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Math Help - Work Applications of Calculus

  1. #1
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    Work Applications of Calculus

    I have a few questions in my Calculus class that I really need help understanding. I don't know much about these work problems; I never took physics. I appreciate any help anyone can give me.

    1. Emptying a tank of oil: a spherical tank of radius 8 feet is half full of oil that weighs 50 pounds per cubic foot. Find the work required to pump oil out through a hole in the top of the tank.

    2. Work done by an expanding gas: a quantity of gas with an initial volume of 1 cubic foot and a pressure of 500 paid expands to a volume of 2 cubic feet. Find the work done by the gas (Assume that the pressure is inversely proportional to the volume).

    Again, thanks!
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    Re: Work Applications of Calculus

    Hey jamesknox.

    What is the formula for work? Is it the application of force of some path?
    Thanks from MarkFL
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    Re: Work Applications of Calculus

    Work=force•distance
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    Re: Work Applications of Calculus

    Quote Originally Posted by jamesknox View Post
    I have a few questions in my Calculus class that I really need help understanding. I don't know much about these work problems; I never took physics. I appreciate any help anyone can give me.
    The only physics required is "work equals force times distance" which you say you know. Mainly this is an exercise in geometry.

    1. Emptying a tank of oil: a spherical tank of radius 8 feet is half full of oil that weighs 50 pounds per cubic foot. Find the work required to pump oil out through a hole in the top of the tank.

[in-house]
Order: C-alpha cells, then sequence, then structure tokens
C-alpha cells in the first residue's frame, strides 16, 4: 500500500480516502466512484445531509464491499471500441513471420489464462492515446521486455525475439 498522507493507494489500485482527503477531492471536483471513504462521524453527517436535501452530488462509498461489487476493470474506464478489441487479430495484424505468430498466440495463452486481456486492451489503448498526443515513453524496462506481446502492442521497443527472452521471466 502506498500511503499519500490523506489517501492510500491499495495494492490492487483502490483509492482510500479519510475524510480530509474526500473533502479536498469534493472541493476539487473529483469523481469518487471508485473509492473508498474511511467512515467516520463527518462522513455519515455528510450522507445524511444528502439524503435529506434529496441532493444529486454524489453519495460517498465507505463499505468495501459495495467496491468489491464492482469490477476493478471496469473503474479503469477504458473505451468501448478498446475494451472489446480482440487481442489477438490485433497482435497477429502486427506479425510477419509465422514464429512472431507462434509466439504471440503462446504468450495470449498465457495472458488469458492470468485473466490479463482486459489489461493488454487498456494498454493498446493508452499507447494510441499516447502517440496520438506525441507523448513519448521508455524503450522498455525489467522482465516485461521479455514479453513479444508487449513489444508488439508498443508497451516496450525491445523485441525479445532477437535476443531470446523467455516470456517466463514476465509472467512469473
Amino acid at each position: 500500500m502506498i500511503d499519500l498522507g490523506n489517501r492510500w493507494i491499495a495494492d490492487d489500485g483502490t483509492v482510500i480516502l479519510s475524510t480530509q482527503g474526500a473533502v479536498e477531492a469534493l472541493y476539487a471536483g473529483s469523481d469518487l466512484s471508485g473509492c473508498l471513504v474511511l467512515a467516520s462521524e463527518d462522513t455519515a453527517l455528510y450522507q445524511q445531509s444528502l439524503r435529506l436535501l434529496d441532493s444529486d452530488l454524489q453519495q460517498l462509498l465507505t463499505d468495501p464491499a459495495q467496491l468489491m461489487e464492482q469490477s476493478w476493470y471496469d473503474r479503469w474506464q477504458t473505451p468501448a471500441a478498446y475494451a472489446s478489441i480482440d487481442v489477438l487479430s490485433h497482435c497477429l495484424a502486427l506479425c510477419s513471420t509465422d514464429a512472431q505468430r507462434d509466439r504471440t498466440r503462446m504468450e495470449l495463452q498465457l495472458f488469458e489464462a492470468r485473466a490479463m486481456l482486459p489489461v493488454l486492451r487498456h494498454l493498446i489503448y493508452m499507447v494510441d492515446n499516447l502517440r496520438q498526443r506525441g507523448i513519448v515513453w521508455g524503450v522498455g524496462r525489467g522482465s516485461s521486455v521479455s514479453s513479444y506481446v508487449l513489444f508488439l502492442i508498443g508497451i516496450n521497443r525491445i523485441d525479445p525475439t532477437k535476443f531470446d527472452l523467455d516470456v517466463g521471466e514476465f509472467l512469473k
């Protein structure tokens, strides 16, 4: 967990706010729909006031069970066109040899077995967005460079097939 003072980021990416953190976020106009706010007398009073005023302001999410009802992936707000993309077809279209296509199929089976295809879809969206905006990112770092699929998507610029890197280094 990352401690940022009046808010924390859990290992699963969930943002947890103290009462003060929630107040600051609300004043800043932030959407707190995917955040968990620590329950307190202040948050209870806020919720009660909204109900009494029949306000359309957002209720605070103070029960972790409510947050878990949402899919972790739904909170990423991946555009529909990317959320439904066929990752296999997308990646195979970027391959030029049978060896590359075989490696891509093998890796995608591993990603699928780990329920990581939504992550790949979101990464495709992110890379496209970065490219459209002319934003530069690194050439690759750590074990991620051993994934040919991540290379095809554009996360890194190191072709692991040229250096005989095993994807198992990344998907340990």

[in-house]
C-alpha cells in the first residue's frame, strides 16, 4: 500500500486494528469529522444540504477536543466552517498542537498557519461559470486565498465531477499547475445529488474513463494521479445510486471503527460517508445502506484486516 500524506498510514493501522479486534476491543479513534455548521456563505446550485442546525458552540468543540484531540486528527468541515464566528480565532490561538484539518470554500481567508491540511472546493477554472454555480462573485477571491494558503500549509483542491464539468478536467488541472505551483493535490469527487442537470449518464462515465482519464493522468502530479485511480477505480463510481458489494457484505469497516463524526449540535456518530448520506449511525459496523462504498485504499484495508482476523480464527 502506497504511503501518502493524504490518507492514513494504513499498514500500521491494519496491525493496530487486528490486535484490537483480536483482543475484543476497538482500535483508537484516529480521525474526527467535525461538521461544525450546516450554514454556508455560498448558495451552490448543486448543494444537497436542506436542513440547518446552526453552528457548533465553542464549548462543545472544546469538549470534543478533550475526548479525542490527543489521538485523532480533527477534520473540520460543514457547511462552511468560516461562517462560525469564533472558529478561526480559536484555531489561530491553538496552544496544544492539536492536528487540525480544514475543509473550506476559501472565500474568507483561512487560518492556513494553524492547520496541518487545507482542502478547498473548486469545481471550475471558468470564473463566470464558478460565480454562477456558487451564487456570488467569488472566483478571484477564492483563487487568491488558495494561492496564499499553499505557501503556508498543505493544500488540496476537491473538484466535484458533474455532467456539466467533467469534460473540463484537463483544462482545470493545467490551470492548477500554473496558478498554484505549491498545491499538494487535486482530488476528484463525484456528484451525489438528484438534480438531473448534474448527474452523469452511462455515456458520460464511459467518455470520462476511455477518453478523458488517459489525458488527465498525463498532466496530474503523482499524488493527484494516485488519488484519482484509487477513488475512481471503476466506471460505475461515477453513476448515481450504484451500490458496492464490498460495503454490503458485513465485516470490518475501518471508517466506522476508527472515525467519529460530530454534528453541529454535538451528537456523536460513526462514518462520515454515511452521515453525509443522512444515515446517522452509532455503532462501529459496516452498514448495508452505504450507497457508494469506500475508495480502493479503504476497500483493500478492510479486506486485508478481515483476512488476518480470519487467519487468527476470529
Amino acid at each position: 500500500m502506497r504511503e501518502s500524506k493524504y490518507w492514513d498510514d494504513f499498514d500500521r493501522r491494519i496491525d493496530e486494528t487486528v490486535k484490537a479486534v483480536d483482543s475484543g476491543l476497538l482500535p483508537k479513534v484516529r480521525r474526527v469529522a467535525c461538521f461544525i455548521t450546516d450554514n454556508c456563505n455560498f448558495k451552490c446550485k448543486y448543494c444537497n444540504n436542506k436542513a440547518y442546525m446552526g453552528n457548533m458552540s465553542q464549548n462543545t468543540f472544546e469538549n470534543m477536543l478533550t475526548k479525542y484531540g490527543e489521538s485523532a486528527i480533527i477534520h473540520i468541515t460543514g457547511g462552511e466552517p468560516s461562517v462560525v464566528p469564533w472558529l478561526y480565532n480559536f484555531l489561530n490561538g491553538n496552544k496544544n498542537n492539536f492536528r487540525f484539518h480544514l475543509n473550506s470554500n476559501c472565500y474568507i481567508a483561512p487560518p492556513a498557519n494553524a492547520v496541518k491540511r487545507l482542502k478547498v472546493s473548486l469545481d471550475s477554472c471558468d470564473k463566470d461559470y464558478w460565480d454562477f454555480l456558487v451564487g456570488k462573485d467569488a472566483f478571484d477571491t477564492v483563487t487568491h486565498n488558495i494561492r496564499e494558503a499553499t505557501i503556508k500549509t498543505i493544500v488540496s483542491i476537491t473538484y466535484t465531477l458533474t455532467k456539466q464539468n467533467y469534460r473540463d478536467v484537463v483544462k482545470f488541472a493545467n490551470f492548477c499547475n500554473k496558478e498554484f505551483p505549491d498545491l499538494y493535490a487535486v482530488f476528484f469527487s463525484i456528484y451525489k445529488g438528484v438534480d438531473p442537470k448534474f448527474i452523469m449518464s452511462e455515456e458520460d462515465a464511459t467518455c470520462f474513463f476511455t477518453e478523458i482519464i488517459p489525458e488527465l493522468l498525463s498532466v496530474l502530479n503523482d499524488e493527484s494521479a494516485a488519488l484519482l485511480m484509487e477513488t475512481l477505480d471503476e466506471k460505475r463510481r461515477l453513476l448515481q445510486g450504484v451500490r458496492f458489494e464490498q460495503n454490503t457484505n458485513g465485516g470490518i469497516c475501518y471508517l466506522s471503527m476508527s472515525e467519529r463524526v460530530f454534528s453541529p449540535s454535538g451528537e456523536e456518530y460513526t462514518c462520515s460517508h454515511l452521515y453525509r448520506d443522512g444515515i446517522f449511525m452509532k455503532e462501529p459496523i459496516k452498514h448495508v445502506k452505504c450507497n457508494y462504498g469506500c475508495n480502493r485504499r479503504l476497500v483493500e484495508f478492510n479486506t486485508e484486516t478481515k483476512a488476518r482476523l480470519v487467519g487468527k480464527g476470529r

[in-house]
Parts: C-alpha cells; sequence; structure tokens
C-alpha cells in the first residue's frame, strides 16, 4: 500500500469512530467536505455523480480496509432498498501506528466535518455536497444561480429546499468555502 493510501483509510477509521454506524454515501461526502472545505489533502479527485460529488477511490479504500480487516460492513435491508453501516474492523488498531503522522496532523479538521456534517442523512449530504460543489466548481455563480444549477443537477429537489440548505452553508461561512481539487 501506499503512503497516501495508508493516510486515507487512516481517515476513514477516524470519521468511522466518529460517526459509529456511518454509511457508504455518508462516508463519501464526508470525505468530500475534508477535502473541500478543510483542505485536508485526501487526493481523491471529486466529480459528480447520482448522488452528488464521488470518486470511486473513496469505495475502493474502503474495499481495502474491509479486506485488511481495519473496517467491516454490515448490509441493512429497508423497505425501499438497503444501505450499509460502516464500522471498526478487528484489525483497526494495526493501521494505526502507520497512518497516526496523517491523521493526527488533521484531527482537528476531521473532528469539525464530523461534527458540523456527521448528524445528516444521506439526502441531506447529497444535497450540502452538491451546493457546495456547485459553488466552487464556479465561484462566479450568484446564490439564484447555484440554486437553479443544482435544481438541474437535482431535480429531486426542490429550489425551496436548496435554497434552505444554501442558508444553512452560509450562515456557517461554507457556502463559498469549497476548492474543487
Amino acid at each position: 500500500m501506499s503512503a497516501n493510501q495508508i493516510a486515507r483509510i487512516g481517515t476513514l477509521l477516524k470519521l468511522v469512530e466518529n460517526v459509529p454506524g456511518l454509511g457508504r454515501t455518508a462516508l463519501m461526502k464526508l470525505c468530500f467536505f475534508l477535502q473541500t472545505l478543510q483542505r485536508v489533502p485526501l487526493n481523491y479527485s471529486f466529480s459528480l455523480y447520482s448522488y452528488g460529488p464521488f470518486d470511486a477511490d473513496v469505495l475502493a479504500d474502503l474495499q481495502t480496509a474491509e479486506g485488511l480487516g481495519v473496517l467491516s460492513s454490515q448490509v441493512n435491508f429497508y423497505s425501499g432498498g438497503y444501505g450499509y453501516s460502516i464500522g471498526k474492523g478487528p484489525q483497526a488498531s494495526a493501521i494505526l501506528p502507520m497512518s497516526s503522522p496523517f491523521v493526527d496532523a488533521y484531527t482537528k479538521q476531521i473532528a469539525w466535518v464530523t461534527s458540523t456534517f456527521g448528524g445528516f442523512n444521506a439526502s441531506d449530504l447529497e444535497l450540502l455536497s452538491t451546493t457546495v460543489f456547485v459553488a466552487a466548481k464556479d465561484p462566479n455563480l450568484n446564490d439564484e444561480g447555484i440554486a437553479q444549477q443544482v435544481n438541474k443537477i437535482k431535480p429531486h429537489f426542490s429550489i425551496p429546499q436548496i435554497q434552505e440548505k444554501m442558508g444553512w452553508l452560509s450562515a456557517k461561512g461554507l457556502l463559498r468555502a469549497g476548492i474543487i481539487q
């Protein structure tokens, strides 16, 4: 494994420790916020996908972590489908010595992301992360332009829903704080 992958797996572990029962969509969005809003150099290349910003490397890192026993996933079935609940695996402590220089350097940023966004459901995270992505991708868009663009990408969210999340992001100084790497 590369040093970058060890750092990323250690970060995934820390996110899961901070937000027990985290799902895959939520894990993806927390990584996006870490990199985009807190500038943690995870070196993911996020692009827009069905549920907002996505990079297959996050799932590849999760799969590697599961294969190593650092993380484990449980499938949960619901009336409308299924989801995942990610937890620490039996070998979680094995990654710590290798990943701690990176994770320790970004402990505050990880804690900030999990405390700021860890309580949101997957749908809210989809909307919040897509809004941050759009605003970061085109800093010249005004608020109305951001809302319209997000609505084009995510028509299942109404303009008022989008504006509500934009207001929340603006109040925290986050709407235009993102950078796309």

You can write the equation of the sphere as x^2+ y^2+ z^2= 64. (All distances in feet) If we imagine a single, thin, "layer of oil" at a given height z, it forms a circle with radius less than or equal to 8 feet. Looking at the sphere "from the side" we have the circle x^2+ z^2= 64. At a given z, x, the radius of the circular "layer of oil" is \sqrt{64- z^2} so the surface area is \pi r^2= \pi(64- z^2). Taking the "thickness" of this layer to be dz, the volume of the layer is \pi(64- z^2)dz. Multiply that by the density of the oil, 50 pounds per cubic foot, the weight of each such layer is 50\pi(64- z^2)dz. Each layer has to be raised from z to 8, a distance of 8- z feet. Since "work= force * distance", the work done raising each layer of oil out of the tank is 50\pi(64- z^2)(8- z))dz. Integrate that from z= -8 to 8.

    2. Work done by an expanding gas: a quantity of gas with an initial volume of 1 cubic foot and a pressure of 500 paid expands to a volume of 2 cubic feet. Find the work done by the gas (Assume that the pressure is inversely proportional to the volume).
    "Pressure is inversely proportional to volume" means P= k/V. Knowing that it has "initial volume of 1 cubic foot and a pressure of 500 paid" tells you that 500= k/1 so that k= 500. The pressure is P= 500/k.
    Nothing is said about the "geometry", whether the gas is in a rectangular solid with one side moving, a cube with all six sides moving, or a sphere with r changing, so let try all three ways.

    Suppose we have the gas in a rectangular solid with a side length a, b, and x, with x changing. The moving face has area ab and, since "pressure" is "force divided by area"
    the force on that side is (500/V)(ab)= (500/abx)(ab)= 500/x and we can take the slight movement to be dx so that the work done in pushing the face that far is (500/x)dx and the total work is the integral of that.

    If the gas is in a cube with side length x then the volume is x^3 and each face has area x^2 and so the force against it is (500/x^3)(x^2)= 500/x. Of course the movement is dx so you want to integrate (500/x)dx.

    If the gas is in a sphere with radius r, then the volume is (4/3)\pi r^3 and the surface area is 4\pi r^2 so the force against the surface is (500/(4/3)\pi r^3)(4\pi r^2)= 1500/r. Integrate (1500/r) dr.



    Again, thanks![/QUOTE]
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